AR--Group challenges LR bishop on abuse
Group challenges bishop on abuse
They’re worried about recently ousted priest
SNAP: Catholic officials should seek out other victims
Predator’s whereabouts should be disclosed, group says
And victims want diocese to post predators’ names on websites
Holding signs and children’s photos at a sidewalk news conference, leaders of a support group for clergy sex abuse victims will prod Arkansas’ top Catholic official to take more action about a recently-ousted priest who engaged in sexual misconduct. Specifically, the group wants Arkansas’ bishop to use church resources to
-- more aggressively seek out others who may have seen, suspected or suffered the cleric’s misdeeds,
-- warn prospective employers and others about him,
-- educate parishioners about adult clergy sexual misconduct, and
-- permanently post on his church websites the names of all proven, admitted and credibly accused child molesting clerics.
Saturday, November 8, at 2:00 p.m.
On the sidewalk outside the Little Rock Catholic diocese headquarters (“chancery office”), 2500 N. Tyler St. (near Hawthorne Road) in Little Rock (501-664-0340)
Two-three members of an international support group called SNAP, the Survivors Network of those Abused by Priests (SNAPnetwork.org), including a Missouri man who is the organization’s long time director. (He and his brothers were molested as a child by a priest. One of them grew up to become a priest and molested children himself.)
Copies of a bishop’s message about the case & an Arkansas Democrat story about it will be available.
Five weeks ago, Arkansas’ top Catholic official disclosed that a priest would be permanently defrocked because he committed “predatory” sexual misconduct with several adults and violated the sanctity of the confessional.
On Sept. 27-28, at churches in Russellville, Dardanelle and Danville, Bishop Anthony Taylor announced that Fr. James Melnick would be “laicized” or kicked out of the priesthood. Taylor said that Fr. faces “credible allegations of sexual misconduct” by “multiple adult victims” and that his actions seem “predatory.”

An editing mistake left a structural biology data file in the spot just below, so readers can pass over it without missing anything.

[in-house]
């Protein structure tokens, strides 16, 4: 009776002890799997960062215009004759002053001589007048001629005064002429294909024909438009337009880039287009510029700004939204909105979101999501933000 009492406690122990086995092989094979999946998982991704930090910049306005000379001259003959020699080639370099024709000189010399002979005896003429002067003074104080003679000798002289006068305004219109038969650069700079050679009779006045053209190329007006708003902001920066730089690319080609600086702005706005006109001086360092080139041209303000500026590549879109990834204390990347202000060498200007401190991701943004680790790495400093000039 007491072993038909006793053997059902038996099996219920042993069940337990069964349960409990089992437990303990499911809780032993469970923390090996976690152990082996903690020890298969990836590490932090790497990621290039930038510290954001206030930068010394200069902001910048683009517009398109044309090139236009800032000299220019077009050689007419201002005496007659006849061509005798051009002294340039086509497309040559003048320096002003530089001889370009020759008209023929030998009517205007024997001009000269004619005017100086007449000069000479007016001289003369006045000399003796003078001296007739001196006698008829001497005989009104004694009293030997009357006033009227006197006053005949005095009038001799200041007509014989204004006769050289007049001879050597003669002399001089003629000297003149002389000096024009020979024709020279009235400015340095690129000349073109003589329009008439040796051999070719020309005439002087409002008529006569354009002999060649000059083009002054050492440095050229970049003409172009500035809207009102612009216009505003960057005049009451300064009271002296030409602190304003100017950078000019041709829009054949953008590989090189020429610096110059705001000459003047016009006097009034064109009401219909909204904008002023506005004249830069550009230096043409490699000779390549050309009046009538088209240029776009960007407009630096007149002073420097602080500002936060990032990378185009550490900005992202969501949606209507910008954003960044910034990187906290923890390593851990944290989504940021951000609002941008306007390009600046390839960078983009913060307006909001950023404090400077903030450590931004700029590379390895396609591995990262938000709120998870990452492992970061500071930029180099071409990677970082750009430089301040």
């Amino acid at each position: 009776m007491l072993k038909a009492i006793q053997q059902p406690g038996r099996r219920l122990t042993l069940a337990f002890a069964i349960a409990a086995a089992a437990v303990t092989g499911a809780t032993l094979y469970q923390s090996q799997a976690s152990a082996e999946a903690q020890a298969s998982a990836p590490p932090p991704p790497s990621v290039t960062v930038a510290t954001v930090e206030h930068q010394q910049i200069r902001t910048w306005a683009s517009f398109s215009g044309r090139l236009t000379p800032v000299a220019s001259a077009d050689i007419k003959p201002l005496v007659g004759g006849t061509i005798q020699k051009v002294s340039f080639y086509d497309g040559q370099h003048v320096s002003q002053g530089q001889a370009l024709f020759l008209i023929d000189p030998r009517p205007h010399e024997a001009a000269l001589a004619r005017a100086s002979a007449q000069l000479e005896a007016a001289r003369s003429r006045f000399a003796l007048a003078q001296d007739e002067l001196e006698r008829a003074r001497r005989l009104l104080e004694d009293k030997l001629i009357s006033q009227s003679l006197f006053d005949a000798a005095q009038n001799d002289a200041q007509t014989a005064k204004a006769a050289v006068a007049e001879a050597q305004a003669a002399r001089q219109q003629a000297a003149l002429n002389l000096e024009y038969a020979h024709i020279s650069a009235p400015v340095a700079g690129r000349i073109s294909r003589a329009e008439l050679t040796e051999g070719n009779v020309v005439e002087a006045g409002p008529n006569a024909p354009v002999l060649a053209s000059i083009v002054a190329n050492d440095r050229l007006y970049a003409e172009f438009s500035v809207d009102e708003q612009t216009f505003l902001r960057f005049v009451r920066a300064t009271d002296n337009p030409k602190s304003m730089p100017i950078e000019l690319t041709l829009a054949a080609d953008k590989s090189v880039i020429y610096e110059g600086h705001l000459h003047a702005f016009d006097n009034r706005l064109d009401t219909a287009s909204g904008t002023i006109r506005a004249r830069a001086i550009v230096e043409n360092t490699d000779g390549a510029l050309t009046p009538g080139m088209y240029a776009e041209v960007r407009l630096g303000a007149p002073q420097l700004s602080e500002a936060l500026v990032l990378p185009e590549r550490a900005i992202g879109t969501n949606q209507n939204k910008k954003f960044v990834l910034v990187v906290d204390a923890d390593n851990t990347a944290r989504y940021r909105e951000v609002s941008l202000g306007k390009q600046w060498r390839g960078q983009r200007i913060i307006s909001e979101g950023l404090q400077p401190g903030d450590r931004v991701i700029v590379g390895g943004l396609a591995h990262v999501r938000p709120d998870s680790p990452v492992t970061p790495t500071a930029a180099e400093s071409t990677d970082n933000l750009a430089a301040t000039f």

But that’s not enough, SNAP says. Taylor should give more details about when abuse reports first surfaced against Fr. Melnick, so parishioners and the public know whether church officials addressed the matter promptly or tried to keep it quiet for weeks or months, the group says.
And Taylor should disclose where Fr. Melnick is now, SNAP says. Since he has not yet been defrocked, church law and practice dictates that Taylor must keep paying Fr. Melnick, the group asserts, so Taylor knows where Fr. Melnick is now and should make that information public.
In 17 states, it's illegal for any clergy to have any sexual contact with congregants (adults or children). If Fr. Melnick cannot be criminally charged, SNAP says it’s possible that other Catholic employees might be prosecuted on charges of witness tampering, destruction of evidence, intimidation of victims, obstruction of justice, etc.
So SNAP wants Taylor to urge “anyone who may have seen, suspected or suffered” misconduct by Fr. Melnick to contact law enforcement.
Fr. Melnick has been replaced by Fr. Mauricio Carrasco. Fr. Melnick is a Cabot native who graduated from Holy Trinity seminary in Irving Texas and a 2009 graduate of the Pontifical North American College in Rome. He was ordained 2009.
2) For the safely of innocent kids and vulnerable adults, SNAP wants Taylor to permanently post on the diocesan and parish websites the names of all proven, admitted and credibly accused child molesting clerics who have lived or worked in Arkansas. Over the past 12 years, roughly 30 bishops in the US have done this (almost always when facing harsh public criticism for proven or admitted cover ups.)
This is the “bare minimum” bishops should do, SNAP says, to “protect the vulnerable and heal the wounded” especially since bishops “recruit, educate, ordain, train, transfer and shield predator priests” and then often “cut them loose when they’re caught molesting kids but refuse to adequately warn the police, prosecutors or the public about them.” It is a “simple, inexpensive, common sense way to safeguard kids,” SNAP says.
According to a Boston-based independent research group called BishopAccountabilty.org, there are two publicly accused Arkansas Catholic clerics. SNAP notes that the actual number of area pedophile priests is likely much higher because BishopAccountabilty.org lists only those clerics against whom allegations have been lodged in the public domain in civil lawsuits, criminal prosecution or news accounts.
In 2002, Baltimore became the first US diocese to disclose predators’ names. A good current example is the Philadelphia archdiocese: http://archphila.org/protection/Updates/update_main.htm .
Here’s a list of bishops who have posted predator priests’ names:
There are at least two publicly accused Arkansas priests who reportedly molested children: Fr. Nicholas Fuhrmann and Fr. Vance Zebulon Thorne. There are others, like Fr. Melnick and Fr. Charles Kanu (who worked in Helena, Marianna, Mountain Home, Tontitown, Huntsville and North Little Rock), who are accused of abusing adults.